BOSTON (Reuters) - Massachusetts Governor Charlie Baker on Thursday chalked up an incident in which he was booed off a stage for his tepid stance on a transgender rights bill as "part of my job."
"My job is to meet with everybody and anybody and sometimes that means I am going to spend time with audiences who don't agree with me. And that's part of my job," Baker, a Republican, told reporters on Thursday morning, a day after the incident.
Baker had angered attendees at the Boston Spirit LGBT Executive Networking Night when he declined to say whether he would sign a bill the state Senate plans to take up next month that would prohibit discrimination against transgender people in public, including in bathrooms.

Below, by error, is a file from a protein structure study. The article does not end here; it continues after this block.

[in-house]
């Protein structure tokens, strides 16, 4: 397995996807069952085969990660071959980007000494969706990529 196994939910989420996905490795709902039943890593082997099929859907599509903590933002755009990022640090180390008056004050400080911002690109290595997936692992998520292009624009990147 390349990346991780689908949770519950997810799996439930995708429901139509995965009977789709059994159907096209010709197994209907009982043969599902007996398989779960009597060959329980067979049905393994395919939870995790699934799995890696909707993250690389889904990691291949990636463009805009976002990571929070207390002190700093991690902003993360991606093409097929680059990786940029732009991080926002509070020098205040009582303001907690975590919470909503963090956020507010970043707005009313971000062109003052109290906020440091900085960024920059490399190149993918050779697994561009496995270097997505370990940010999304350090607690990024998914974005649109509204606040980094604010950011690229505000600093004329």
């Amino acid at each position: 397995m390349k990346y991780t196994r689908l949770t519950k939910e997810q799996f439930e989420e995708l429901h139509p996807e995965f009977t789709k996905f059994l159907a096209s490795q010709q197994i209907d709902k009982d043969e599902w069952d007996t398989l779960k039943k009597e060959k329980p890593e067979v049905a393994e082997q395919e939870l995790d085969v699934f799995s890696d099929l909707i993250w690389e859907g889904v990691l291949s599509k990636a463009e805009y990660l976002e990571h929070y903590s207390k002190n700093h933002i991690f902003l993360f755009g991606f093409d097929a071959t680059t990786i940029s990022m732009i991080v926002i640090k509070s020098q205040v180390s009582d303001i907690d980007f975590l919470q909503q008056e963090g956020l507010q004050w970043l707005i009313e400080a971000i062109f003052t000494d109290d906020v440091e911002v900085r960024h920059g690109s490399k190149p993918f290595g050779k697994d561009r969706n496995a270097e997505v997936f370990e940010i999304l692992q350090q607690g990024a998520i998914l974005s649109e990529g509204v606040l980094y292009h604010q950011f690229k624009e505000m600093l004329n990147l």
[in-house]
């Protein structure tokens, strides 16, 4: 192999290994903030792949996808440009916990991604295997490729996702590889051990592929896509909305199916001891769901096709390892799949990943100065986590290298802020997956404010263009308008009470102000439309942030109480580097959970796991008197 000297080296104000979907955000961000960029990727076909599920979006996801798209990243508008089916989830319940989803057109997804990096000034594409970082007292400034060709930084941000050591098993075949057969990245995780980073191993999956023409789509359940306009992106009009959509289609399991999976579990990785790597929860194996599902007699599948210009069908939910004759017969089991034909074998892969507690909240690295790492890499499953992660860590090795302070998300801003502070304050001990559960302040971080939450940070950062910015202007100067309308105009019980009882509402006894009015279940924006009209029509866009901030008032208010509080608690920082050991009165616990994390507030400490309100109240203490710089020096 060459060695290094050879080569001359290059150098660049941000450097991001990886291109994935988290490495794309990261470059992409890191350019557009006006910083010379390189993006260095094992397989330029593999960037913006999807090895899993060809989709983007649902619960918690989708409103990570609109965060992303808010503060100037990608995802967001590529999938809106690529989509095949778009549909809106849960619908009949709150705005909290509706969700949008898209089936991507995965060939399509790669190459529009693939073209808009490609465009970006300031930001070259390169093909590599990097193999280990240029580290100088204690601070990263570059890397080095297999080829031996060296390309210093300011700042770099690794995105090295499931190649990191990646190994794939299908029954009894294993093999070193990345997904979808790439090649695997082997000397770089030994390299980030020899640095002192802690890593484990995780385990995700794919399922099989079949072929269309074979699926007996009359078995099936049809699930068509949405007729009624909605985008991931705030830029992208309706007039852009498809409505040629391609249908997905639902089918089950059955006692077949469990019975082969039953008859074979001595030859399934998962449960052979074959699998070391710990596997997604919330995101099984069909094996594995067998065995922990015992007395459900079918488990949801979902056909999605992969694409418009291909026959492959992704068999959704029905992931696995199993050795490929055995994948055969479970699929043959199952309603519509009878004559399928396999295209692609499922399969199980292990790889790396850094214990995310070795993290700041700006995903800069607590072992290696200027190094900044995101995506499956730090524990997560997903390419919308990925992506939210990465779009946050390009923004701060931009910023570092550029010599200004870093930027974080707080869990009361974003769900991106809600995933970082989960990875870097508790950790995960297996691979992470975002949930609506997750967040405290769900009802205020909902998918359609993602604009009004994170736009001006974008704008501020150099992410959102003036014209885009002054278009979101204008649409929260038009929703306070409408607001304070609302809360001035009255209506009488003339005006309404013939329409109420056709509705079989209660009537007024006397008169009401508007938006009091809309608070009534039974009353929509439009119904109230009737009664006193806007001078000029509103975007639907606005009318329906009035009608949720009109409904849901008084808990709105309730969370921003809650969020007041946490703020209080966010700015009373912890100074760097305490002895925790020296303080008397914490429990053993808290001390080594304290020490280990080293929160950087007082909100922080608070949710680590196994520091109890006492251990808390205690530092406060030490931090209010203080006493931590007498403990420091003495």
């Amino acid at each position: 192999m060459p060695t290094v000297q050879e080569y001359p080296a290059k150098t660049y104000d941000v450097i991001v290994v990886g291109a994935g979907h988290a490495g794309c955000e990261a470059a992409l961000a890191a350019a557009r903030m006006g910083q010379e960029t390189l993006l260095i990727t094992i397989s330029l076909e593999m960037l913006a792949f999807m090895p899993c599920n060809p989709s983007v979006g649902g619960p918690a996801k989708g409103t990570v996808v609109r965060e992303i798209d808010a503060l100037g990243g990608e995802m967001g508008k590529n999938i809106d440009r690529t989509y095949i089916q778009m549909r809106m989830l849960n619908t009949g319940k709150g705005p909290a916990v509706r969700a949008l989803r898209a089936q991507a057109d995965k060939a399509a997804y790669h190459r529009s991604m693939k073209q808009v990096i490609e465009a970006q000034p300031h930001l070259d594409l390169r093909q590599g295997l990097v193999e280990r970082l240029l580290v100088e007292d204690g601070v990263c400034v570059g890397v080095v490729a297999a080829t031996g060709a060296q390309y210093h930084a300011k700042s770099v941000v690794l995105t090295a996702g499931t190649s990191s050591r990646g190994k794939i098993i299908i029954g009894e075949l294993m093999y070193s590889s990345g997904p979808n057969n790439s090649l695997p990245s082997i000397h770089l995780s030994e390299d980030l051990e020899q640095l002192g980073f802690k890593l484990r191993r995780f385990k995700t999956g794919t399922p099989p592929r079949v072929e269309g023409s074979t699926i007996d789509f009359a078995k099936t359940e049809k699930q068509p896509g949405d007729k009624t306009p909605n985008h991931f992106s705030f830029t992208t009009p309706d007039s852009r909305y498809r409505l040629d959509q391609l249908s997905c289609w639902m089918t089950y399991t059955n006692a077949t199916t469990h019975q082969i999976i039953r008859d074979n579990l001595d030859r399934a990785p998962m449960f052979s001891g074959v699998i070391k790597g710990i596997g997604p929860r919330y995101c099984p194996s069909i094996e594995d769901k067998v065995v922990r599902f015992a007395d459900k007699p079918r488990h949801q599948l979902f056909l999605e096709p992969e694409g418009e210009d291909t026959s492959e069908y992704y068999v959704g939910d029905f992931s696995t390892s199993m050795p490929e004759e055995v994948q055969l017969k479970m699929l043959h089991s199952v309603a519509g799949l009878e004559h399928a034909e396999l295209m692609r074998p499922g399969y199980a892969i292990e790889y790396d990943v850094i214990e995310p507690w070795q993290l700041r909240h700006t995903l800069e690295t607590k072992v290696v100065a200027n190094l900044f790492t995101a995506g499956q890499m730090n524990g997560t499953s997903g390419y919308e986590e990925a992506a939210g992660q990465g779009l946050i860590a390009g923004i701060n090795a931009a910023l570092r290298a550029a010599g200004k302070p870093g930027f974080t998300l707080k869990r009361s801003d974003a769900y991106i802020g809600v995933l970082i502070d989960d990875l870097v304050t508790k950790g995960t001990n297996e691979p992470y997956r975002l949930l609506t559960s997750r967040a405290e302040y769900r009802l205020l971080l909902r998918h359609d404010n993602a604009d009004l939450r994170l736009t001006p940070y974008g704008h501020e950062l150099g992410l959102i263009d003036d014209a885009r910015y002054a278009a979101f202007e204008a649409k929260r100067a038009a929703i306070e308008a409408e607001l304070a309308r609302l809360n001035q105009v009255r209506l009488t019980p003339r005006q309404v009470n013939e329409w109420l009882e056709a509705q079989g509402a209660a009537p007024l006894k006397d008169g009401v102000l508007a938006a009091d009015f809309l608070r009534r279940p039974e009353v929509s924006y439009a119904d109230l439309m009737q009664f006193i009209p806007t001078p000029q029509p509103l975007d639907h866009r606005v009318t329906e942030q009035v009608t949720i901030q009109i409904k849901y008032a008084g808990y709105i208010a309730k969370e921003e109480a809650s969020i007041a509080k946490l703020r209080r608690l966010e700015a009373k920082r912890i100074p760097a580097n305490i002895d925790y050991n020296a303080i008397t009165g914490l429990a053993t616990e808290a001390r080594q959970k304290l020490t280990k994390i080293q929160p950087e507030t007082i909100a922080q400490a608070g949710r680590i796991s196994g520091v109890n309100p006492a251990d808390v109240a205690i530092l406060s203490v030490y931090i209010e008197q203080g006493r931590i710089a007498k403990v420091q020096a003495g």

Baker said on Thursday he does not comment on pending legislation, but will consider the bill when it comes to his desk.
A moderate Republican in the first U.S. state to legalize gay marriage more than a decade ago, Baker has generally supported gay rights.
The new Massachusetts bill, which has bipartisan support in the state legislature, is being discussed as a wave of southern U.S. states are debating and passing laws requiring individuals to use the bathroom that corresponds with their birth gender.
(Reporting by Scott Malone, editing by G Crosse)